Monday, November 22, 2010

Sometimes the Burqa Babe is Really a Burqa Guy

As Nice Deb, quoting AJ Strata, pointed out, the Obama administration has traded protection of terrorist's "rights" for protection of ordinary American citizen's rights. Louisiana governor Bobby Jindal summed it up on Meet the Press yesterday:
I think the American people are worried when they see an administration worried about reading Miranda rights to the underwear bomber. . . .[They're] so worried about rights of the terrorists, what about the rights of innocent American travelers?
Sharon Beshenivsky, mother of 5, murdered by Mustaf Jama's gang.
What's the point of protecting the sensibilities of Muslims at airports while trampling on the privacy of everyone else?

Back in 2005, 29-year-old Mustaf Jama, one of Britain's "most wanted" criminals and a immigrant from Somalia, eager to escape capture after the shooting of two British women, grabbed his sister's passport, threw on a burqa, covered his face with a veil, and hopped on a flight to his native Somalia.
Mustaf Jama, unveiled.
Turns out, security personnel at London's Heathrow Airport made no attempt to match his face with her passport picture, even though the airport was on a heightened state of alert after the 7/7 terrorist attack. Indeed, the Times (London) writes that "British immigration officers rarely carry out a visual check to match a passport photograph with a departing female passenger's veiled face."
Jama spent the next two years living in a remote region under the protection of  his powerful warlord family.

Back in the UK, Jama was still wanted for his part in the ruthless shooting of the two women, both of whom were police constables. One of the women, Police Constable Sharon Beshenivky, died almost instantly, on the fourth birthday of her youngest daughter. The other was seriously injured.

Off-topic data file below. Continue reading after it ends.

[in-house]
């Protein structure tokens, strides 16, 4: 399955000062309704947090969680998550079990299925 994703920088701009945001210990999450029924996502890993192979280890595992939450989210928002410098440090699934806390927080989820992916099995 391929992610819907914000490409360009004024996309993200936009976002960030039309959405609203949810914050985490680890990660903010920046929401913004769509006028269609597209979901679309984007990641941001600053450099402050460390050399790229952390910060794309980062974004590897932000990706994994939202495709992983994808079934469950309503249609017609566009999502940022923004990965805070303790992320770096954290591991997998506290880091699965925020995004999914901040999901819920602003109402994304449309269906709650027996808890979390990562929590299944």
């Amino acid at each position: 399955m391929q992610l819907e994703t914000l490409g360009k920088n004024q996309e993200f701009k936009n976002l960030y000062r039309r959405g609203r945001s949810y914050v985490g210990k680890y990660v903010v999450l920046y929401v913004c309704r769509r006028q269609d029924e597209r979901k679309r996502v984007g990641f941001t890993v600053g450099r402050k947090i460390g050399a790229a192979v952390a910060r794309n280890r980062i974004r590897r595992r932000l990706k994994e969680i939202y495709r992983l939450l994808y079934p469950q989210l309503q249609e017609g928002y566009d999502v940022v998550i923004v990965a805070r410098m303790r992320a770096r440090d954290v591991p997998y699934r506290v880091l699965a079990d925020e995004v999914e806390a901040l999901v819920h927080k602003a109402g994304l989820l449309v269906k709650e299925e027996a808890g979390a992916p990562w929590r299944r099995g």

Paul Beshenivsky, Sharon's widower.
In 2007, the UK paid Somali authorities a "bounty" and then launched a secret military operation to capture Jama. When 15 armed soldiers caught up with him, he was armed and driving a Land Rover loaded with alcohol and 2 young women.

Two trials later, Jama was finally jailed for life. Almost. There's always a chance to appeal, and for Jama, that appeal began last week at the Court of Appeal in London.

There's no appeal for Sharon Beshenivsky's widower, Paul, her three natural children, and her two adopted children.

So why is it again that American and British authorities insist on protecting the privacy of anyone who traipses through an airport or a bank wearing a burqa and a veil?

The rest of us know that it's not for our protection.



  1. "The rest of us know that it's not for our protection."

    Of course its not. It's about the incompetent use of power.

    FrogBurger suggested: "...we should all dress in burqa, men and women..."

  2. "The right of the people to be secure in their persons, houses, papers, and effects, against unreasonable searches and seizures, shall not be violated . . ."
    Do they teach this at Harvard Law School?